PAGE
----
Kiara Bass | Contributing Writer
BuzzFeed released an investigative article regarding rape on historically black college and university campuses, specifically at Spelman College and Morehouse College. The article centered around past and present Spelmanites who had been victims of rape during their tenure at Spelman College.
Both schools have failed to create safe campus environments and the college’s’ dark history regarding the issue of campus rape and sexual assault is now being exposed.
Melanie, a current student at Spelman, shared her fairly recent incident in the article. Although this article reported and investigated incidents at SpelHouse, it was evident that Hampton University shares similar issues and handle them the same manner.
Similar to our peers at Spelman College and Morehouse College, we participate in school traditions that help continue the legacy of our colleges. Hamptonians participate in a freshman induction ceremony during orientation week and are assigned a “big brother” or “big sister” to help us navigate through our tenure at Hampton.
At Spelman and Morehouse, they are matched up with a peer in their class at the other college to partner with during their journey of higher academia. This acts for a support system for students, but for many female students it subjects them to being victims of sexual abuse and rape if their big brother takes advantage of them.
The women of Spelman mentioned in Buzzfeed’s article felt conflicted about reporting their attackers because of the pressure to uphold both colleges’ prestige in the public eye. Hampton women bare this burden as well.
In the 2014-2015 academic school year, allegations of the school’s chapel choir director performing an act of “sexual battery” towards a female student arose. The student reported the incident and took legal action against the director. Less than a month after that incident, it was reported that the choir director was found not guilty due to “The Hampton University Sexual Harassment and Misconduct Committee could not find a preponderance of evidence to support the complainant’s allegation of sexual misconduct.”
Ironically, in the BuzzFeed article, Melanie’s attacker was not subjected to disciplinary action because “the facts do not support finding that this sexual contact was without consent.”
Hampton University reinstated the choir director immediately following this case, which engulfed some classmates in rage. The university was too quick to reinstate him. Being that a professor or person of authority his is a recurring instance that has happened multiple times at Hampton University is a major concern.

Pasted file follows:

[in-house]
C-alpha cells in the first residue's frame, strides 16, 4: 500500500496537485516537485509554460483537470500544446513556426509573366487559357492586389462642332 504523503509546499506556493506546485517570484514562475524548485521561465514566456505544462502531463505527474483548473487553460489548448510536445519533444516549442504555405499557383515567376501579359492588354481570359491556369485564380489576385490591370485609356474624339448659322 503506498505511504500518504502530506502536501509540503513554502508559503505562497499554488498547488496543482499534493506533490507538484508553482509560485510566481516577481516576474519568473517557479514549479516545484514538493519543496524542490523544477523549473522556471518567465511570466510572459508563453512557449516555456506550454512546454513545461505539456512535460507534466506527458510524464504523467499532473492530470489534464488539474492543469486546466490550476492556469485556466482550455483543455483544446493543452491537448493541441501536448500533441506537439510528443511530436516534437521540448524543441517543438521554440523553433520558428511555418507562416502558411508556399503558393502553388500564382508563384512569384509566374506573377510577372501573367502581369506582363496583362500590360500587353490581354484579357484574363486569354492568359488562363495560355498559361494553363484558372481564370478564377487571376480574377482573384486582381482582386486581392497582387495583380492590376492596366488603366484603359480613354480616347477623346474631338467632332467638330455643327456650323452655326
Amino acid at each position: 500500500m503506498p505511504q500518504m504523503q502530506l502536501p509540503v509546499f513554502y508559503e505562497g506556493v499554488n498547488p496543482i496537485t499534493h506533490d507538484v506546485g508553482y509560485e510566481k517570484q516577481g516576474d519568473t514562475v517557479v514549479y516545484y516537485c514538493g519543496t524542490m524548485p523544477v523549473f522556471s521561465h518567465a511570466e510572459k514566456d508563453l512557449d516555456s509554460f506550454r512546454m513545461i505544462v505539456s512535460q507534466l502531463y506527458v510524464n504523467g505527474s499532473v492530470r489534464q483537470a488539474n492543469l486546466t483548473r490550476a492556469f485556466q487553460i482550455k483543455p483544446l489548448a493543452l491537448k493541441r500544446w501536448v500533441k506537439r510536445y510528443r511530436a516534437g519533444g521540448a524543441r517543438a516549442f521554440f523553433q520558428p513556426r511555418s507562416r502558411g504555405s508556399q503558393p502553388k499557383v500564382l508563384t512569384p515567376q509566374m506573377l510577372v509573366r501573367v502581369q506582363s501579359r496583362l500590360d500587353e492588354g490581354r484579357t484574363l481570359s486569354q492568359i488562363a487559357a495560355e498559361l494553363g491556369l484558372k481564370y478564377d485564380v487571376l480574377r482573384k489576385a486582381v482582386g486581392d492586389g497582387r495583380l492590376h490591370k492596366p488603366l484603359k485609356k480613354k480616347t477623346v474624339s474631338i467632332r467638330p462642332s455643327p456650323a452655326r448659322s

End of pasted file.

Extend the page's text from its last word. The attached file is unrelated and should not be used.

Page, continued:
If you just enter “Hampton University rape” into the Google search bar you find several occasions have happened, one tracing back as early as 1992. The Huffington Post highlighted an incident where a prospective student visited Hampton University campus and got raped.
According to a 1992 article in the Daily Press, there was an incident where a female student was gang raped by three members of the male basketball team.
The players were acquitted of their charges because she had known her attackers prior to the incident and “had sex with one of the defendants on another occasion.” Her failure to report the incident immediately after also impacted the players’ acquittals.
It is perceived that the university does not react as strongly as it should regarding rape and sexual assault. Only recently did the university announce its removal of Bill Cosby from its Board of Trustees, despite his current legal frenzy regarding rape and sexual assault.
As for current and previous Hampton men of the university, women are not solely responsible for stopping rape and sexual assault. Before you think of accusing a female student of lying about an incident rape or sexual assault, remember that less than 10% of reported rape incidents are false reports. According to a federal study by the National Institute of Justice, “only 17% of black women report their instances of sexual assault to police.” Remember that having a girl does not want to have sexual relations with you, it is her prerogative not to do so and that you have no jurisdiction over her or her body. And, what a woman chooses to wear is not an indicator that she wants to have sexual relations with you.
It is our responsibility not only as Hamptonians, but as of members of the black community, to start talking about these issues so that that future cases may be prevented.